A countless number of missing cases get registered by the police every year. Sometimes the people are found, and sometimes they vanish. Most parents say that they feel more at peace if none of their child’s remains are found; that way, they have the hope that they will see them again. Others disagree. Whatever it might be, when a person you have known your entire life goes missing, it is not easy to deal with. So was Dorothy Jane Scott was born on the 23rd of April 1948 to Vera and Jacob. Her son Shawn was taken care of by his grandparents when his mother was busy, as the 4-year-old’s father did not reside in Anaheim. Dorothy, a secretary at the twin stores selling cannabis-related items and other psychedelics, lived with her aunt in Stanton. She was a religious woman and had dated but never fell in love apart from her first husband.
During one of her shifts, the telephone rang. Having tended to customers, Dorothy picked up the call, and an unknown man spoke, professing his love for her and would not tell her who he was. This irked her, and she dismissed it. But things were getting wild. According to her mother, he once threatened to mutilate her so badly that they would be beyond recognition. He even left a withered rose as a testament to his violent affection, which he tucked beside her car’s windshield. She informed the happenings to her parents but did not think it important to report it to the police. Soon, she was no longer alive to see her blunder.
The Black Widow
On the 28th of May 1980, Dorothy Scott came home from a meeting when she noticed Conrad Bostron looked pale and stricken. She and Pam Head inspected the co-worker’s arm to reveal a ruddy blotch. Understanding the gravitas, they pulled over Dorothy’s car to take him to the nearest medical facility. While driving past her maternal home, she dipped in quick to swap scarves, from black to crimson, and after telling her son, she was going to be away for a while, boarded the vehicle to speed off to the UC Irvine Medical Center. The hospital staff admitted him to the ER after his condition was determined to be caused by a black widow‘s bite. The ladies waited in the lobby, praying for his recovery.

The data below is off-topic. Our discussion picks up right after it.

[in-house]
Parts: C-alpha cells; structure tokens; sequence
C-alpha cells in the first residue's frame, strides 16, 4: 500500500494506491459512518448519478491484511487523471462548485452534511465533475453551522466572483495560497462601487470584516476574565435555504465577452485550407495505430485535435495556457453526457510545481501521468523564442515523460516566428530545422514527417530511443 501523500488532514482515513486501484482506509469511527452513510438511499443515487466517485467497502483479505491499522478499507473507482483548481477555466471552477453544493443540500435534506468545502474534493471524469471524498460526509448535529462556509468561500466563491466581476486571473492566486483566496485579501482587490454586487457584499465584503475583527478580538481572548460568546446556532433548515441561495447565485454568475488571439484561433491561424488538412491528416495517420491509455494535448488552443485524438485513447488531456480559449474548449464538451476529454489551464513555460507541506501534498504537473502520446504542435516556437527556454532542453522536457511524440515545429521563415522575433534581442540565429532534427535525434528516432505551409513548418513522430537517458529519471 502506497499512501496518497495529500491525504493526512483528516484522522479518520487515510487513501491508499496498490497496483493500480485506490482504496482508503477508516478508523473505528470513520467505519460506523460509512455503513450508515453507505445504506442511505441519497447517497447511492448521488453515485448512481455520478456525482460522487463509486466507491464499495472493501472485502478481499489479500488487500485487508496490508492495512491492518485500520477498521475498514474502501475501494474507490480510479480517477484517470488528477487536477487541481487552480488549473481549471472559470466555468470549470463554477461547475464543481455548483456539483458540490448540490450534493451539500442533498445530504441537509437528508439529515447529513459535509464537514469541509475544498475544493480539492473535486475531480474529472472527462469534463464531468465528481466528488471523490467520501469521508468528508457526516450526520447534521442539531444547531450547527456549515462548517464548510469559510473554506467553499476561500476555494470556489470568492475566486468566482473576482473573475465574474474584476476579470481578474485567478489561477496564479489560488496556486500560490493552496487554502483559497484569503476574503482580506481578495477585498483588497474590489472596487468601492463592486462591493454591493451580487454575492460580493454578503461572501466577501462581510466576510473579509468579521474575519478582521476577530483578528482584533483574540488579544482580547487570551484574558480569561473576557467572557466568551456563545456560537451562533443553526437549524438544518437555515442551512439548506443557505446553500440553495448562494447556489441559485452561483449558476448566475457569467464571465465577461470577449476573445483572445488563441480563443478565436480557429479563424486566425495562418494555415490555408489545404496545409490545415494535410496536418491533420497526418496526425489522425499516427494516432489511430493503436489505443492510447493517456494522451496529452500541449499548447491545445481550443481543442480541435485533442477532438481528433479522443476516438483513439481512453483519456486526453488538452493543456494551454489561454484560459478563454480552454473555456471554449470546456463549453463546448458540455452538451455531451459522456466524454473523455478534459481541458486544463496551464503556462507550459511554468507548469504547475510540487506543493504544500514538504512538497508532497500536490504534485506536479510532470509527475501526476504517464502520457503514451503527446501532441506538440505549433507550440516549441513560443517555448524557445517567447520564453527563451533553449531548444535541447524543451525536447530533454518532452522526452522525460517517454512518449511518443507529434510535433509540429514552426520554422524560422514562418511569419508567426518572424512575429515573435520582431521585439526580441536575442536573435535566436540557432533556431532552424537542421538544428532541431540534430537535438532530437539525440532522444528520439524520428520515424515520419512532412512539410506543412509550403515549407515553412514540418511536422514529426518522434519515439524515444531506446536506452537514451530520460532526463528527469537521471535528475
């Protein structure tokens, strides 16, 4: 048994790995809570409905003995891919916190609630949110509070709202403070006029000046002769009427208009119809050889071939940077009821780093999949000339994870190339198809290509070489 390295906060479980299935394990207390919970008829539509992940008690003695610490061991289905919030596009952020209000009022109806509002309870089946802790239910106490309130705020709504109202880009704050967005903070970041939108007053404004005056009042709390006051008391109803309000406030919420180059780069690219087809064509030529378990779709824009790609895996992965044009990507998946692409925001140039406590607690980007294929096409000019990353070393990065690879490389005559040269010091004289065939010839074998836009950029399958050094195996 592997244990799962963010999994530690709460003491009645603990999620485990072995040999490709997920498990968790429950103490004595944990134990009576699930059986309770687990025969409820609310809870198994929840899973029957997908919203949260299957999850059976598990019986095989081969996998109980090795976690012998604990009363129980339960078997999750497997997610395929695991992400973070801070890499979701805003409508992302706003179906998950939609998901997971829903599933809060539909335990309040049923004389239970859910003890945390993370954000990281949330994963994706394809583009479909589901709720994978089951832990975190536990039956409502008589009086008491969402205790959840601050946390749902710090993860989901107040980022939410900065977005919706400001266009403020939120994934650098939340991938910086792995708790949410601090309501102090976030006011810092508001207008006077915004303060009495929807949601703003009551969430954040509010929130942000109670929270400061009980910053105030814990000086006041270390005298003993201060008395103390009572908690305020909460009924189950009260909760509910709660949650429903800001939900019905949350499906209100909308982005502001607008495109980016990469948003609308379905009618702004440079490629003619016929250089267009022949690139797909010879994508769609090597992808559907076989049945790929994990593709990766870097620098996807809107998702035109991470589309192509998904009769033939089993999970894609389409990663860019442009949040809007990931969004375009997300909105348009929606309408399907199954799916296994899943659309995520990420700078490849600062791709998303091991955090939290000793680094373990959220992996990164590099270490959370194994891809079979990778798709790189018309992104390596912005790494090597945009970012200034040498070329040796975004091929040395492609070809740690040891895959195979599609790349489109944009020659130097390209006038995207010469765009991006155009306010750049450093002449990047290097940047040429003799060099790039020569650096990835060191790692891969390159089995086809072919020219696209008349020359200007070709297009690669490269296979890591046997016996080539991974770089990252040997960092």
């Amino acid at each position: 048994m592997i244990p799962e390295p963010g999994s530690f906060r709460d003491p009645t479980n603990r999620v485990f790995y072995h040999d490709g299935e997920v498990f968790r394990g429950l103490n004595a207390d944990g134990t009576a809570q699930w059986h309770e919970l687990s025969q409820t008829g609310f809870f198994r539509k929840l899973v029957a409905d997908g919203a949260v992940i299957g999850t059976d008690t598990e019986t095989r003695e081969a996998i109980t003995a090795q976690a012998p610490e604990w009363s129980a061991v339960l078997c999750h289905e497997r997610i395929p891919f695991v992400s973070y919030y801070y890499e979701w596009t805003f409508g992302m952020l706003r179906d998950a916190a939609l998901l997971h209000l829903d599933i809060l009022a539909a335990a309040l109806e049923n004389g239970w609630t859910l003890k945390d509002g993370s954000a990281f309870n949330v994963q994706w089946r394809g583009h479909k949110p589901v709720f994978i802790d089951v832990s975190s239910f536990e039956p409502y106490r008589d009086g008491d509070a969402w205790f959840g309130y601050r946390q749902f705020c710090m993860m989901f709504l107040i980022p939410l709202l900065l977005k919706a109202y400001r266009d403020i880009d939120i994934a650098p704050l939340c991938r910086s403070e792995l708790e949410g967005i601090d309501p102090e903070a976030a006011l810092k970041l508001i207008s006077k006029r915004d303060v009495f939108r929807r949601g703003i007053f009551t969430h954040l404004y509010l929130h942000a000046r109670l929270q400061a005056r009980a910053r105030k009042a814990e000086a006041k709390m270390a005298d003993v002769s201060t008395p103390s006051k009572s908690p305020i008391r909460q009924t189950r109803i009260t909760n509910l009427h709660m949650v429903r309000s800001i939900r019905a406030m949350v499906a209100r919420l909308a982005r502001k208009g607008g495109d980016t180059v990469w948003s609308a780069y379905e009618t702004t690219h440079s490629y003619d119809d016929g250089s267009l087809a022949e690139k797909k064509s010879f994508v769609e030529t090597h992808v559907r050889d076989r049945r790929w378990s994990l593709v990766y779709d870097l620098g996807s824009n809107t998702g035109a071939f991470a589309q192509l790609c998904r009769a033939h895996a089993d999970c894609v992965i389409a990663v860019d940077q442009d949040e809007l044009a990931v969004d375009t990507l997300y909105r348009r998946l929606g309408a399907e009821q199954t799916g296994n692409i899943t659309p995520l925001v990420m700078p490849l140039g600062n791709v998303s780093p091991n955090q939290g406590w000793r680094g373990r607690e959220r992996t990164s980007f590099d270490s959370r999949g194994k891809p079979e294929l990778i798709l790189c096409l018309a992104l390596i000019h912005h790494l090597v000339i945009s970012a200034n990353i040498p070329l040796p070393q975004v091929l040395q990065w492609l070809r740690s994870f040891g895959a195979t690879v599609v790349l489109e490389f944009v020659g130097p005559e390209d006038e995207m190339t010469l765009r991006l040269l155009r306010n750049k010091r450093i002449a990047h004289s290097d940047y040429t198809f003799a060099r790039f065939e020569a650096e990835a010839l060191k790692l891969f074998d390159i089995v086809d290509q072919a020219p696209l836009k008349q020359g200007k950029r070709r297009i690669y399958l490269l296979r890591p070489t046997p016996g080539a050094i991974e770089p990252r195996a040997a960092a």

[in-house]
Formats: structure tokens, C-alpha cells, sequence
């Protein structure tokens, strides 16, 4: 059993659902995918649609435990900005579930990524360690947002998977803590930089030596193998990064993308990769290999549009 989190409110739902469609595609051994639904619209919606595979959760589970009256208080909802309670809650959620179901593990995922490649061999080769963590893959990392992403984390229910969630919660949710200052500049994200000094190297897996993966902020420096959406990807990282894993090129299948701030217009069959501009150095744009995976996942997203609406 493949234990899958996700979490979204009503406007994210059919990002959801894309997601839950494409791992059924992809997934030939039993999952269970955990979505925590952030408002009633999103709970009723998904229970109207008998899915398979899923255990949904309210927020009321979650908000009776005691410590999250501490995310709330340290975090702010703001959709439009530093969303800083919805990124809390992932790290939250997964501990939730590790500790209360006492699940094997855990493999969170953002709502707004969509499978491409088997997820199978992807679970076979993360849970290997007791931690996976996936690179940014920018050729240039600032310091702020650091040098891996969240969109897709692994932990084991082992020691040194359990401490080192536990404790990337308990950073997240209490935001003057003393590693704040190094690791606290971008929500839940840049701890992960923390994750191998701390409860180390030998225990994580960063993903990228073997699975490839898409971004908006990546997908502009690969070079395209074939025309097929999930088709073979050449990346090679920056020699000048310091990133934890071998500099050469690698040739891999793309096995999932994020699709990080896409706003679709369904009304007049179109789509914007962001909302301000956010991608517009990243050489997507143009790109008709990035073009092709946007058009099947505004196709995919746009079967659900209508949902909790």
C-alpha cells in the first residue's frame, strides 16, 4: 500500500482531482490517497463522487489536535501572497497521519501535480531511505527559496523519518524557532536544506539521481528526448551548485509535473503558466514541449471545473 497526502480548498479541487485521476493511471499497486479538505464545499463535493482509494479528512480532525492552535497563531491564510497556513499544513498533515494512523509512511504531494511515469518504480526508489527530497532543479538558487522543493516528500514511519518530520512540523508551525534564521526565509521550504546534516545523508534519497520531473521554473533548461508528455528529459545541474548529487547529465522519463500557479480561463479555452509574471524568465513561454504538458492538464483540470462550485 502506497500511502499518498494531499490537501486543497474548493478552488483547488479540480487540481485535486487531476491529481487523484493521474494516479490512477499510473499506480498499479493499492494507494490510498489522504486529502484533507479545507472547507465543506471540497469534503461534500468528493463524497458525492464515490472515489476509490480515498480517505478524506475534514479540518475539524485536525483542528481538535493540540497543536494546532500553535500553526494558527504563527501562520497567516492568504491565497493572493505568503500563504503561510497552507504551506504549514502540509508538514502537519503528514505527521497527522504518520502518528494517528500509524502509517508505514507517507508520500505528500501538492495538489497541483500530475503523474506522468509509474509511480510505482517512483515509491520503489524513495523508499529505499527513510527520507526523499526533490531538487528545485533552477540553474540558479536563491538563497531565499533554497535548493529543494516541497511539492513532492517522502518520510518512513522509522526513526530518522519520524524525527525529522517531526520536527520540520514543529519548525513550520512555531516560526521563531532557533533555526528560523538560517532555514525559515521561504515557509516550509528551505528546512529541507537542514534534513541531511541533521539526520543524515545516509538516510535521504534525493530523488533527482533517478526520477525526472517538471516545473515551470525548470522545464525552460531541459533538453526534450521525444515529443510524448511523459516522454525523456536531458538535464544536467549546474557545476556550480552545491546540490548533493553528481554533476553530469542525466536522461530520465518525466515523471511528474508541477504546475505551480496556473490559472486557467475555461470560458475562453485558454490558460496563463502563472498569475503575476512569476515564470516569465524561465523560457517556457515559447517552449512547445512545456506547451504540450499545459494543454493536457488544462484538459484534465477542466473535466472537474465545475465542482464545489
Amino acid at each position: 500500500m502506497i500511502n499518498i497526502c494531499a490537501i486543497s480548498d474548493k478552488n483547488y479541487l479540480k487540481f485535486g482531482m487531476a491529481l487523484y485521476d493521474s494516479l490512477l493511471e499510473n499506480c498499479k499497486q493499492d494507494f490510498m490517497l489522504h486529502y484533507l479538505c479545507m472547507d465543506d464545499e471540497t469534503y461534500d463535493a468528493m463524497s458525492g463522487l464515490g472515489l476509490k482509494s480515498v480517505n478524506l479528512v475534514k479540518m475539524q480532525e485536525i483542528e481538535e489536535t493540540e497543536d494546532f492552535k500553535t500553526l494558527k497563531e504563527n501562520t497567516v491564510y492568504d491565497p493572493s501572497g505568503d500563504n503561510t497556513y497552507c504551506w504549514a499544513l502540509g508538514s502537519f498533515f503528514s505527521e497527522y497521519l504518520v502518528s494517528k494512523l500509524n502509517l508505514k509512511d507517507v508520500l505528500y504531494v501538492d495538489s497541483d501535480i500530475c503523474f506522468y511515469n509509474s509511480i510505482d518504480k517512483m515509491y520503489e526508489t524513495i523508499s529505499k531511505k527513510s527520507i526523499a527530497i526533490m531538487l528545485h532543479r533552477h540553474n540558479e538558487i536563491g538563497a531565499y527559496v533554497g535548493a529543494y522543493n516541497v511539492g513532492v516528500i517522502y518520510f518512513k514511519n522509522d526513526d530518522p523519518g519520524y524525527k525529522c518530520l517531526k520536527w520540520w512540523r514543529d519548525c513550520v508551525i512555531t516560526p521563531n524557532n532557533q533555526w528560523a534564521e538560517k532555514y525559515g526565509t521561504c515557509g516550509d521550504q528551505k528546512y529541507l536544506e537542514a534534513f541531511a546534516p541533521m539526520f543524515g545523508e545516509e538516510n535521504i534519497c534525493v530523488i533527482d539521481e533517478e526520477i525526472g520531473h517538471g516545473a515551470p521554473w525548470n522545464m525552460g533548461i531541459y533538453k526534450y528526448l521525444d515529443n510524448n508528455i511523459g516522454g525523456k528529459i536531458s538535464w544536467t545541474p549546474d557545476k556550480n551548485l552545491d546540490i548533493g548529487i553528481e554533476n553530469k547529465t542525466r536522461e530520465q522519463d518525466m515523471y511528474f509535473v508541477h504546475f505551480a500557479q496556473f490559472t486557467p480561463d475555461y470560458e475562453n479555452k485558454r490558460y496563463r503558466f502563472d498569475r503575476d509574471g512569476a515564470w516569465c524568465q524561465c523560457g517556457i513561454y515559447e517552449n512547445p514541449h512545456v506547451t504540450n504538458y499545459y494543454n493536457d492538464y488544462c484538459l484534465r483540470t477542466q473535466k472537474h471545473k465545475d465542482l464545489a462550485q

Around 11 at night, the man was discharged. As the trio walked out with his medication, Dorothy proposed to get her car to them not to cause Conrad further discomfort. After refreshing herself in the washrooms, she rushed into the parking lot while her colleagues waited. When the man got sicker and unable to hold out, Pam brought him to the hospital’s parking lot, where they saw two flashes of light blaring at him. The 1973 Toyota station wagon rushed and passed them, but the duo was not in their senses by the sudden light that rendered them blind to make out the driver. They flailed their arms, but the driver took no notice. The car they recognized, so assuming there was some emergency at Dorothy’s home, they went on their way. They resumed their night. They repeatedly called on her phone to no avail, garnering that something suspicious was underfoot; they relayed their account to the police.
The Mysterious Caller Strikes Again
Around half past four early in the morning of the 29th, Dorothy’s car was found ablaze without no one in or around the spot by the local police. It was parked 10 miles from the Medical Center in a dark alley. Whatever clues went up in flames. A later, the telephone at Dorothy Scott’s maternal home rang. Upon her mother picking it up, the same haunting voice introduced itself as her daughter’s abductor. The calls came on one afternoon every week, Wednesday, and when the mother was alone at home, but they never lasted long enough for the police to track them. On the 12th of June, a similar call came to the Orange County Register’s reception. The man attested to be Dorothy’s lover and of murdering her for unfaithfulness. He disclosed details unavailable to the organization as of their 12th June issue. He knew everything from the spider bite to the scarf. He made a radical claim of calling her while she was at the ER, which Pam denied. The managing editor gave the information to the officials. The calls at the parents’ house did not cease until April 1984, when Jacob lifted the phone instead of his wife.
Four months after the last call, on the 6th of the month, the dog was seen digging on a construction site 30 feet from Santa Ana Canyon Road. One of the curious workers got near the canine to shoo it when he found ashy bones and a turquoise ring beside it. The matter was immediately taken to the police. The coroner suggested their condition might be due to a fire that broke out in the area in 1982 but could not find anything more. A watch was also found that cracked at half past 12, indicating the time around which Dorothy Scott went missing. Her mother recognized it. By the 14th, the bones were verified to belong to her through dental records. The vicious calls resumed, but to this day, the caller has not been exposed. Perhaps even now, the calls still ring in Vera and Jacob’s house; we will never know.